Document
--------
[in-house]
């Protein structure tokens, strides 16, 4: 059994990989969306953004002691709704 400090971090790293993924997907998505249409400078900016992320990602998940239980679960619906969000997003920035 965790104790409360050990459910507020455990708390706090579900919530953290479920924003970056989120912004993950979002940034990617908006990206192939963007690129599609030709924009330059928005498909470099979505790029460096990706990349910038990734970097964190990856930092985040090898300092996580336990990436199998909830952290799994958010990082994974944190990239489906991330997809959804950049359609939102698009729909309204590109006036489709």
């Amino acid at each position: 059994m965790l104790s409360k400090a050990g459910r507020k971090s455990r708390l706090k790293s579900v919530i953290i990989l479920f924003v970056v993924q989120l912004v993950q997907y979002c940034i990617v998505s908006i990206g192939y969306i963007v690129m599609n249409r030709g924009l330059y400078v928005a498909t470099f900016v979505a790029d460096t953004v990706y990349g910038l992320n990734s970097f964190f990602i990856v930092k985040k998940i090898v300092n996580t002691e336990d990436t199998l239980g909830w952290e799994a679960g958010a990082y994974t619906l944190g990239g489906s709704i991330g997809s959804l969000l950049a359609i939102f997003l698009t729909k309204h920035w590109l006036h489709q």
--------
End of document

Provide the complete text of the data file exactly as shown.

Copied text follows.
[in-house]
């Protein structure tokens, strides 16, 4: 059994990989969306953004002691709704 400090971090790293993924997907998505249409400078900016992320990602998940239980679960619906969000997003920035 965790104790409360050990459910507020455990708390706090579900919530953290479920924003970056989120912004993950979002940034990617908006990206192939963007690129599609030709924009330059928005498909470099979505790029460096990706990349910038990734970097964190990856930092985040090898300092996580336990990436199998909830952290799994958010990082994974944190990239489906991330997809959804950049359609939102698009729909309204590109006036489709």
């Amino acid at each position: 059994m965790l104790s409360k400090a050990g459910r507020k971090s455990r708390l706090k790293s579900v919530i953290i990989l479920f924003v970056v993924q989120l912004v993950q997907y979002c940034i990617v998505s908006i990206g192939y969306i963007v690129m599609n249409r030709g924009l330059y400078v928005a498909t470099f900016v979505a790029d460096t953004v990706y990349g910038l992320n990734s970097f964190f990602i990856v930092k985040k998940i090898v300092n996580t002691e336990d990436t199998l239980g909830w952290e799994a679960g958010a990082y994974t619906l944190g990239g489906s709704i991330g997809s959804l969000l950049a359609i939102f997003l698009t729909k309204h920035w590109l006036h489709q």